The Army of Virginia was organized as a major unit of the Union Army and operated briefly and unsuccessfully in 1862 in the American Civil War. It should not be confused with its principal opponent, the Confederate Army of Northern Virginia, commanded by Robert E. Lee.
|Army of Virginia|
|Active||June 26, 1862 – September 12, 1862|
|Country||United States of America|
|Branch||United States Army|
|Engagements||Battle of Cedar Mountain|
Second Battle of Bull Run
|Maj. Gen. John Pope|
The Army of Virginia was constituted on June 26, 1862, by General Orders Number 103, from four existing departments operating around Virginia: Maj. Gen. John C. Frémont's Mountain Department, Maj. Gen. Irvin McDowell's Department of the Rappahannock, Maj. Gen. Nathaniel P. Banks's Department of the Shenandoah, and Brig. Gen. Samuel D. Sturgis's brigade from the Military District of Washington. Maj. Gen. John Pope commanded the new organization, which was divided into three corps of over 50,000 men. Three corps of Maj. Gen. George B. McClellan's Army of the Potomac later were added for combat operations.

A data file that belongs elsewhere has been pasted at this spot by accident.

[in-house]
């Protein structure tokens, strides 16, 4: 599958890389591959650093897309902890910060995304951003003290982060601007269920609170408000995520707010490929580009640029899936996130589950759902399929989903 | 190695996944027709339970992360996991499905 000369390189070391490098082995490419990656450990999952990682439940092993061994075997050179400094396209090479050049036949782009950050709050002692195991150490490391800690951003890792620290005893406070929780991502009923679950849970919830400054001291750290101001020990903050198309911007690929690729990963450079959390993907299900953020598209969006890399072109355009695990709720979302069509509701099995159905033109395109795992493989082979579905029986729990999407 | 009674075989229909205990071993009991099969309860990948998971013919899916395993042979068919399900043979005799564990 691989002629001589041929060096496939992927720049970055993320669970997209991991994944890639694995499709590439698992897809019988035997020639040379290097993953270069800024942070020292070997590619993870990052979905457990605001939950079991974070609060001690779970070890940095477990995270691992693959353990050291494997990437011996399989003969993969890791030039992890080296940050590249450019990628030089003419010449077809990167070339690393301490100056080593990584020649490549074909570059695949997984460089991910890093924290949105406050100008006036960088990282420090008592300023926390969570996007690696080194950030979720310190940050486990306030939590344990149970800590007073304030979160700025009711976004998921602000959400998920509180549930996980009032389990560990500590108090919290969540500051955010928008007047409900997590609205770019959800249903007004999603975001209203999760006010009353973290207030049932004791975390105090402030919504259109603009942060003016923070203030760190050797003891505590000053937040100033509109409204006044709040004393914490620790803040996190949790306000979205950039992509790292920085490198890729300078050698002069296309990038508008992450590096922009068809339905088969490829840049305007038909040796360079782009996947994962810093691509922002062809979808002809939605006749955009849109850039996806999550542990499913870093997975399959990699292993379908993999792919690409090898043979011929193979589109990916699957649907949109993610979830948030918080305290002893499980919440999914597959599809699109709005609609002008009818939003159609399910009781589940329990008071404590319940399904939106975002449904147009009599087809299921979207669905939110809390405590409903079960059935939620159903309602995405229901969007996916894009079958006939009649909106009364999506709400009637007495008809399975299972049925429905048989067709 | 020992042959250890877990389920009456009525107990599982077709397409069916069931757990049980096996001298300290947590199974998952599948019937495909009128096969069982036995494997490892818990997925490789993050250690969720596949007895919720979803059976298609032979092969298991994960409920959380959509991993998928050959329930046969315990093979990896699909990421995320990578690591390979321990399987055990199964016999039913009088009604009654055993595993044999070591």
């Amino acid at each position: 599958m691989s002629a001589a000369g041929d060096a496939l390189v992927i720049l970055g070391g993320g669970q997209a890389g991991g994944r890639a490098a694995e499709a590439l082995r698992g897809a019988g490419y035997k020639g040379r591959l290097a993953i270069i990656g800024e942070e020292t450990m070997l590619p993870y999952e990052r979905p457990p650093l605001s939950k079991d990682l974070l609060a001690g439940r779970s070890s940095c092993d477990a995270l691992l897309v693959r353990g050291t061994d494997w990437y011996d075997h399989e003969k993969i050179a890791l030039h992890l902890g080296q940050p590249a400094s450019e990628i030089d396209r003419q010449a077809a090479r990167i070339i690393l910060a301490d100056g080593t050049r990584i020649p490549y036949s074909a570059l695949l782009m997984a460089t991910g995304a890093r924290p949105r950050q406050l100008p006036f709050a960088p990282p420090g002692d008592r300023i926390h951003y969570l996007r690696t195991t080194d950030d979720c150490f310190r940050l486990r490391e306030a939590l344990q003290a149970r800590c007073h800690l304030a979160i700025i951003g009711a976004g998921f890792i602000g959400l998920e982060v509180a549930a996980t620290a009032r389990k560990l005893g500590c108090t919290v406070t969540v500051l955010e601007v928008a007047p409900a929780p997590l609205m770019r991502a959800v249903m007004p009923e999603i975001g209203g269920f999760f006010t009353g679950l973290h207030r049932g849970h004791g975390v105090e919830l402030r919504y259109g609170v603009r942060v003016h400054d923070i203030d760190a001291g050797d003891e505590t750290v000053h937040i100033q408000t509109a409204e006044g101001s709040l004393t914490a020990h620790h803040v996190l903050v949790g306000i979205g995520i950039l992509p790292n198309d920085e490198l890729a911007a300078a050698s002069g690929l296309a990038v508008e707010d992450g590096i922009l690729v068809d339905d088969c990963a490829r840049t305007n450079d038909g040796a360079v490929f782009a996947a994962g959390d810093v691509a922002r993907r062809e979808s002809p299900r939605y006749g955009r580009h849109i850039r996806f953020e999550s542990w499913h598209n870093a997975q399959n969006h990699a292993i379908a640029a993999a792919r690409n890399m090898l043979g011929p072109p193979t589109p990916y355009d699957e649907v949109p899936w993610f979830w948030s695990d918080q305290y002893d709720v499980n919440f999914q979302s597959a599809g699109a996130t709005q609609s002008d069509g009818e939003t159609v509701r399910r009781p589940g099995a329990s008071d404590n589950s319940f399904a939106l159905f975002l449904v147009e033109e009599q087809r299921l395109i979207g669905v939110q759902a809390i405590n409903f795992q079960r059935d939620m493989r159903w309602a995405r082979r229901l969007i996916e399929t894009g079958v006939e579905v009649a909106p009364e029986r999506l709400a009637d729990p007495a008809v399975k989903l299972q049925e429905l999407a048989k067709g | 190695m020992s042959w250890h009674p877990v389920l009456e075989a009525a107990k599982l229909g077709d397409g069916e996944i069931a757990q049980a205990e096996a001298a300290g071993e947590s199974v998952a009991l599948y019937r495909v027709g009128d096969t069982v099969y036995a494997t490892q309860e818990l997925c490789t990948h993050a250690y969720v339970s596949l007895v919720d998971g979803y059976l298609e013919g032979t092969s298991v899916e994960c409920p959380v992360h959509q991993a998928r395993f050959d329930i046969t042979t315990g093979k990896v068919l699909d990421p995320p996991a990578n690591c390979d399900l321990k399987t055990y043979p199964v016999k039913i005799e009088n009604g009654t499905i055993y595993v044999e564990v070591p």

Radical republicans in Congress and the Cabinet saw the Army of Virginia as taking the lead in widening the goals of the war. The senior officers of the Army were stronger advocates of the abolition of slavery and the southern way of life and had a smaller proportion of West Point graduates than the contemporary Army of the Potomac.
The entire army was soundly defeated at the Second Battle of Bull Run by Jackson, Longstreet, and Lee, and withdrew to the defensive lines of Washington, D.C.. On September 12, 1862, the units of the Army of Virginia were merged into the Army of the Potomac and the Army of Virginia was never reconstituted.
The following corps were attached for operations during the Northern Virginia Campaign: